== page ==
2. Patients and Methods
We analysed patients from a previously described multi-institutional brain metastases database, which is maintained and updated by the first author [7, 9]. The patients were treated at Nordland Hospital (Bodø) and University Hospital of Northern Norway (Tromsø). For this retrospective intention-to-treat study, all patients treated with primary WBRT (prescribed dose 10 fractions of 3 Gy or 5 fractions of 4 Gy; no previous surgery or radiosurgery; no radiation boost) between 2005 and 2012 were selected (). All patients who failed to complete WBRT are included in the analysis. The choice of WBRT dose was made by the treating physician taking into account the life expectancy of individual patients. WBRT commenced without preceding systemic therapy after imaging diagnosis of brain metastases. The patient characteristics are shown in Table 1. For comparison of dichotomous variables the Chi-Square Test and Fisher’s Exact Test, where applicable, were employed and for continuous variables the Mann-Whitney Test (always 2-sided). Actuarial survival was calculated with the Kaplan-Meier method and compared between different groups with the log-rank test. Thirteen patients (12%) were alive at date of the last followup (November 01, 2012) and thus censored. Their median followup was 5 months (range 1–59 months). The prognostic impact of baseline parameters and waiting time was first tested in univariate analyses (log-rank test). For multivariate analysis of survival Cox regression analysis was used. Waiting time was entered as continuous or categorical variable with different cutoff values. A value <0.05 was considered statistically significant.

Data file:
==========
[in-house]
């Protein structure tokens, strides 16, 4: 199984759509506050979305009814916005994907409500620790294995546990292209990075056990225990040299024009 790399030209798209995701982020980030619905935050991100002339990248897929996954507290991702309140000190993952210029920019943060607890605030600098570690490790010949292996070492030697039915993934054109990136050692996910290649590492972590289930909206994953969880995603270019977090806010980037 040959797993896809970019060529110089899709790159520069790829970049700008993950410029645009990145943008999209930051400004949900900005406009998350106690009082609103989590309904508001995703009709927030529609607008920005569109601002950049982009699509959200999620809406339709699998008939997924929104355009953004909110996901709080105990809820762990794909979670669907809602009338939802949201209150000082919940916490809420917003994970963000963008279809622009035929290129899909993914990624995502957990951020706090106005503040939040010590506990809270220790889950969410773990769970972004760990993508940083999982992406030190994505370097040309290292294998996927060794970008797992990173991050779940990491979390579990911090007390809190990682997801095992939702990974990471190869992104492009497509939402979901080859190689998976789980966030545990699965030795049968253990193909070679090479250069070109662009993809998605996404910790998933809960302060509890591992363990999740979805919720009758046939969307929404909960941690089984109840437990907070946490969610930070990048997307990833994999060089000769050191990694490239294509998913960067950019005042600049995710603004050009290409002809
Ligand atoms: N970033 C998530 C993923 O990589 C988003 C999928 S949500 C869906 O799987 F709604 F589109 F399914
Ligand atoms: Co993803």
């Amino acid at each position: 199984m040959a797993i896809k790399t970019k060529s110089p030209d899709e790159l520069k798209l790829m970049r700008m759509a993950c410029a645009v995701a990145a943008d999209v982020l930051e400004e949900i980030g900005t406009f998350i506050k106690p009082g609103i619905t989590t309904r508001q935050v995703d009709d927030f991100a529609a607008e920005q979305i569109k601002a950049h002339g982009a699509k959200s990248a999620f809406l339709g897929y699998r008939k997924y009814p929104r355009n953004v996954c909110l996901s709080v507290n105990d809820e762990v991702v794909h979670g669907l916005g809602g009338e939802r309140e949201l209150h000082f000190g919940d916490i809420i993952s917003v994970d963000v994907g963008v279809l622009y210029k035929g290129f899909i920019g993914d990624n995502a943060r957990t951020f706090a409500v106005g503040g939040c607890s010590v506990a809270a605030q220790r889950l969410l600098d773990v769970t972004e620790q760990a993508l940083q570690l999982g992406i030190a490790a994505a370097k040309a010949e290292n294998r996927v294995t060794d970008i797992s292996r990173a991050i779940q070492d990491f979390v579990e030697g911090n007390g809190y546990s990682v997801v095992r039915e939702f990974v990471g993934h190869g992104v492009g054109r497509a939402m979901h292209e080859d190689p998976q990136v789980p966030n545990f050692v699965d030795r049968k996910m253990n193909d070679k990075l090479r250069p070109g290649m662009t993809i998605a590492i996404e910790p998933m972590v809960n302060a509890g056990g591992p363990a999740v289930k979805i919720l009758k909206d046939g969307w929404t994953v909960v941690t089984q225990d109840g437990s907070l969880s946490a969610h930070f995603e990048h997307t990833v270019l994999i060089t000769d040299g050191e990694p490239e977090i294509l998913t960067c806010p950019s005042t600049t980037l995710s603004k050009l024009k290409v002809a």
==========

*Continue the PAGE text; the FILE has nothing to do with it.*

Of all 110 patients included in the study 36 (33%) started WBRT within one week from imaging diagnosis of brain metastases. Another 28% (31 patients) started during the second week and 18% (20 patients) during the third week. Median delay was 12 days (range 0–66 days). Median survival was 3.0 months from imaging diagnosis and 2.5 months from the first dose of WBRT. As shown in Table 2, no significant correlation between waiting time and survival was evident. The small group of 16 patients (15%) with waiting time >28 days had median survival comparable to patients with waiting time ≤28 days (2.5 months from WBRT, , and 4.2 months from imaging diagnosis, ). Given that most but not all baseline characteristics were balanced between the two groups with waiting time <12 days versus ≥12 days (as shown in Table 1 significant differences regarding primary tumour type were seen), a series of multivariate Cox regression analyses was performed. Waiting time was entered as categorical variable (stratified by median or 4 strata, i.e., <1 week, 1-2 weeks, 2-3 weeks, or more) or as continuous variable. Primary tumour type and prognostic scores (recursive partitioning analysis (RPA) classification  and diagnosis-specific graded prognostic assessment (DS-GPA) score ) were entered as covariates. No significant correlation between waiting time and survival from WBRT or imaging diagnosis was identified (details not shown).